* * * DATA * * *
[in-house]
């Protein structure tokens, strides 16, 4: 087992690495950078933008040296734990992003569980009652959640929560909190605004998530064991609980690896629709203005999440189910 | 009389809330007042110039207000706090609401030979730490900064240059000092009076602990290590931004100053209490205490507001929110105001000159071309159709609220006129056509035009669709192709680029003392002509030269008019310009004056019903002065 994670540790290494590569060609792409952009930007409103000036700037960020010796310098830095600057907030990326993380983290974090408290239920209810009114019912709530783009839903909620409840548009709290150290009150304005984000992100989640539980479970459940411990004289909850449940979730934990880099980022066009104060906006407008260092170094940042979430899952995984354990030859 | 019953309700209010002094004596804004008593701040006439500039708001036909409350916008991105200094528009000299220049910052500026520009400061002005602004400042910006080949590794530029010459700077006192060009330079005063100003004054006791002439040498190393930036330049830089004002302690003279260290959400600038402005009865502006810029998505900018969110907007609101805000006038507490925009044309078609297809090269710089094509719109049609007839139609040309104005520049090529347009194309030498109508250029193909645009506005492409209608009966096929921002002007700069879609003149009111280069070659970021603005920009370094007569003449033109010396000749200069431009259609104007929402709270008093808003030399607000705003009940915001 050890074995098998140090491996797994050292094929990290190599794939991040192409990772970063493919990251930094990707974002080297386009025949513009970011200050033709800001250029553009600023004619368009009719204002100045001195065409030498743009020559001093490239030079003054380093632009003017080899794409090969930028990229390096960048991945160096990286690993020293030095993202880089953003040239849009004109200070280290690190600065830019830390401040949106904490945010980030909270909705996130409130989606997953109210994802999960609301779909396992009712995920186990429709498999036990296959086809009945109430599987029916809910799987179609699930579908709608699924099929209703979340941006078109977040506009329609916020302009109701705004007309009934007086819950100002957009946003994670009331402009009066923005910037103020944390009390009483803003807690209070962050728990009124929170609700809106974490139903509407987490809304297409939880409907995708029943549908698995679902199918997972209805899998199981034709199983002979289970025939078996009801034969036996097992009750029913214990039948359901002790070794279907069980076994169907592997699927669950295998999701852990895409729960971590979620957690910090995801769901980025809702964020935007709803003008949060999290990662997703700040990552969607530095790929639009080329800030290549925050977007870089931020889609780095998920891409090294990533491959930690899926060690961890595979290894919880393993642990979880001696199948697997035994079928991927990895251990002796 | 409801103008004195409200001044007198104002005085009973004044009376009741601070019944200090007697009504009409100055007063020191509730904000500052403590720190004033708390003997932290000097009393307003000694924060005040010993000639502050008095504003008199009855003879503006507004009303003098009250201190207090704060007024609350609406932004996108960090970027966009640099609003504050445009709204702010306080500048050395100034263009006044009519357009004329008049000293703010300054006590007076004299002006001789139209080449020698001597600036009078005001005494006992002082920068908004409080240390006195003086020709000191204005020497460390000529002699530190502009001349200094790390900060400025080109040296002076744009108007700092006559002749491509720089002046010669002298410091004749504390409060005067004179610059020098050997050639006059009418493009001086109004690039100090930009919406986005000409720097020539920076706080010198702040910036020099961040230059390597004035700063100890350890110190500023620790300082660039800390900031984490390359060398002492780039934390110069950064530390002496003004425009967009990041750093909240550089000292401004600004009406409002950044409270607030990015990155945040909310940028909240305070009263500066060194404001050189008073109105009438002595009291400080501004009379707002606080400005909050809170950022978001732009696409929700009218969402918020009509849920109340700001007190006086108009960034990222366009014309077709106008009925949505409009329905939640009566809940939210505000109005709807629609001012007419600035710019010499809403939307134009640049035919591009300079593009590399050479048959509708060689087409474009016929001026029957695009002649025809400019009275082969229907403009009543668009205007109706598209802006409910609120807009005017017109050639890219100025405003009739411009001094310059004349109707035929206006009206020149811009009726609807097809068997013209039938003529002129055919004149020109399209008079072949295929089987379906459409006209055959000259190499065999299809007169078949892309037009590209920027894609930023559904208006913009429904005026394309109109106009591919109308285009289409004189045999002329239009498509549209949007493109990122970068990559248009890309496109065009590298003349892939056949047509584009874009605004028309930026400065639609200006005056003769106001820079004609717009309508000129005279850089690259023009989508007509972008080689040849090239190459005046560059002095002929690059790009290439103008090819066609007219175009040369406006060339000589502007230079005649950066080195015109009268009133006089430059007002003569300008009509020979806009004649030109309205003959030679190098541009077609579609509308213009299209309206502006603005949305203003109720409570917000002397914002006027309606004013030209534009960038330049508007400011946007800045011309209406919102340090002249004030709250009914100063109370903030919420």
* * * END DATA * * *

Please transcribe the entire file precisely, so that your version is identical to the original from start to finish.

[in-house]
């Protein structure tokens, strides 16, 4: 087992690495950078933008040296734990992003569980009652959640929560909190605004998530064991609980690896629709203005999440189910 | 009389809330007042110039207000706090609401030979730490900064240059000092009076602990290590931004100053209490205490507001929110105001000159071309159709609220006129056509035009669709192709680029003392002509030269008019310009004056019903002065 994670540790290494590569060609792409952009930007409103000036700037960020010796310098830095600057907030990326993380983290974090408290239920209810009114019912709530783009839903909620409840548009709290150290009150304005984000992100989640539980479970459940411990004289909850449940979730934990880099980022066009104060906006407008260092170094940042979430899952995984354990030859 | 019953309700209010002094004596804004008593701040006439500039708001036909409350916008991105200094528009000299220049910052500026520009400061002005602004400042910006080949590794530029010459700077006192060009330079005063100003004054006791002439040498190393930036330049830089004002302690003279260290959400600038402005009865502006810029998505900018969110907007609101805000006038507490925009044309078609297809090269710089094509719109049609007839139609040309104005520049090529347009194309030498109508250029193909645009506005492409209608009966096929921002002007700069879609003149009111280069070659970021603005920009370094007569003449033109010396000749200069431009259609104007929402709270008093808003030399607000705003009940915001 050890074995098998140090491996797994050292094929990290190599794939991040192409990772970063493919990251930094990707974002080297386009025949513009970011200050033709800001250029553009600023004619368009009719204002100045001195065409030498743009020559001093490239030079003054380093632009003017080899794409090969930028990229390096960048991945160096990286690993020293030095993202880089953003040239849009004109200070280290690190600065830019830390401040949106904490945010980030909270909705996130409130989606997953109210994802999960609301779909396992009712995920186990429709498999036990296959086809009945109430599987029916809910799987179609699930579908709608699924099929209703979340941006078109977040506009329609916020302009109701705004007309009934007086819950100002957009946003994670009331402009009066923005910037103020944390009390009483803003807690209070962050728990009124929170609700809106974490139903509407987490809304297409939880409907995708029943549908698995679902199918997972209805899998199981034709199983002979289970025939078996009801034969036996097992009750029913214990039948359901002790070794279907069980076994169907592997699927669950295998999701852990895409729960971590979620957690910090995801769901980025809702964020935007709803003008949060999290990662997703700040990552969607530095790929639009080329800030290549925050977007870089931020889609780095998920891409090294990533491959930690899926060690961890595979290894919880393993642990979880001696199948697997035994079928991927990895251990002796 | 409801103008004195409200001044007198104002005085009973004044009376009741601070019944200090007697009504009409100055007063020191509730904000500052403590720190004033708390003997932290000097009393307003000694924060005040010993000639502050008095504003008199009855003879503006507004009303003098009250201190207090704060007024609350609406932004996108960090970027966009640099609003504050445009709204702010306080500048050395100034263009006044009519357009004329008049000293703010300054006590007076004299002006001789139209080449020698001597600036009078005001005494006992002082920068908004409080240390006195003086020709000191204005020497460390000529002699530190502009001349200094790390900060400025080109040296002076744009108007700092006559002749491509720089002046010669002298410091004749504390409060005067004179610059020098050997050639006059009418493009001086109004690039100090930009919406986005000409720097020539920076706080010198702040910036020099961040230059390597004035700063100890350890110190500023620790300082660039800390900031984490390359060398002492780039934390110069950064530390002496003004425009967009990041750093909240550089000292401004600004009406409002950044409270607030990015990155945040909310940028909240305070009263500066060194404001050189008073109105009438002595009291400080501004009379707002606080400005909050809170950022978001732009696409929700009218969402918020009509849920109340700001007190006086108009960034990222366009014309077709106008009925949505409009329905939640009566809940939210505000109005709807629609001012007419600035710019010499809403939307134009640049035919591009300079593009590399050479048959509708060689087409474009016929001026029957695009002649025809400019009275082969229907403009009543668009205007109706598209802006409910609120807009005017017109050639890219100025405003009739411009001094310059004349109707035929206006009206020149811009009726609807097809068997013209039938003529002129055919004149020109399209008079072949295929089987379906459409006209055959000259190499065999299809007169078949892309037009590209920027894609930023559904208006913009429904005026394309109109106009591919109308285009289409004189045999002329239009498509549209949007493109990122970068990559248009890309496109065009590298003349892939056949047509584009874009605004028309930026400065639609200006005056003769106001820079004609717009309508000129005279850089690259023009989508007509972008080689040849090239190459005046560059002095002929690059790009290439103008090819066609007219175009040369406006060339000589502007230079005649950066080195015109009268009133006089430059007002003569300008009509020979806009004649030109309205003959030679190098541009077609579609509308213009299209309206502006603005949305203003109720409570917000002397914002006027309606004013030209534009960038330049508007400011946007800045011309209406919102340090002249004030709250009914100063109370903030919420």